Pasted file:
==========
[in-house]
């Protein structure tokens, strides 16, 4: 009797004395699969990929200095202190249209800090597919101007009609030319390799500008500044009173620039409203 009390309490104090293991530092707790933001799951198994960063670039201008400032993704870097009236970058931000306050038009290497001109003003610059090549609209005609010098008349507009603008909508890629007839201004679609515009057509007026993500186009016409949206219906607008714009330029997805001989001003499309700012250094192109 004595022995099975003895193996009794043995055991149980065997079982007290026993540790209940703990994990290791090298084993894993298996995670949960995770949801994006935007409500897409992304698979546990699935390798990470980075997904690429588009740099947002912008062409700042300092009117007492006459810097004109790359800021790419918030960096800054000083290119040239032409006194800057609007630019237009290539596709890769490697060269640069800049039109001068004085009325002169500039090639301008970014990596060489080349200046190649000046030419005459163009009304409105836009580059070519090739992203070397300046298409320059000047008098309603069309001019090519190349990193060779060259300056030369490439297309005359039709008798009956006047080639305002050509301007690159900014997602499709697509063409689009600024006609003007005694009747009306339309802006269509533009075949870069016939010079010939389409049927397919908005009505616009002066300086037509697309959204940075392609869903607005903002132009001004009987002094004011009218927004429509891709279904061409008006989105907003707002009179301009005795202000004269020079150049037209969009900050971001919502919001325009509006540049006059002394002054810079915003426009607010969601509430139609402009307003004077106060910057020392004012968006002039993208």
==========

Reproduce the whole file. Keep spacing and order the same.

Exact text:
[in-house]
């Protein structure tokens, strides 16, 4: 009797004395699969990929200095202190249209800090597919101007009609030319390799500008500044009173620039409203 009390309490104090293991530092707790933001799951198994960063670039201008400032993704870097009236970058931000306050038009290497001109003003610059090549609209005609010098008349507009603008909508890629007839201004679609515009057509007026993500186009016409949206219906607008714009330029997805001989001003499309700012250094192109 004595022995099975003895193996009794043995055991149980065997079982007290026993540790209940703990994990290791090298084993894993298996995670949960995770949801994006935007409500897409992304698979546990699935390798990470980075997904690429588009740099947002912008062409700042300092009117007492006459810097004109790359800021790419918030960096800054000083290119040239032409006194800057609007630019237009290539596709890769490697060269640069800049039109001068004085009325002169500039090639301008970014990596060489080349200046190649000046030419005459163009009304409105836009580059070519090739992203070397300046298409320059000047008098309603069309001019090519190349990193060779060259300056030369490439297309005359039709008798009956006047080639305002050509301007690159900014997602499709697509063409689009600024006609003007005694009747009306339309802006269509533009075949870069016939010079010939389409049927397919908005009505616009002066300086037509697309959204940075392609869903607005903002132009001004009987002094004011009218927004429509891709279904061409008006989105907003707002009179301009005795202000004269020079150049037209969009900050971001919502919001325009509006540049006059002394002054810079915003426009607010969601509430139609402009307003004077106060910057020392004012968006002039993208």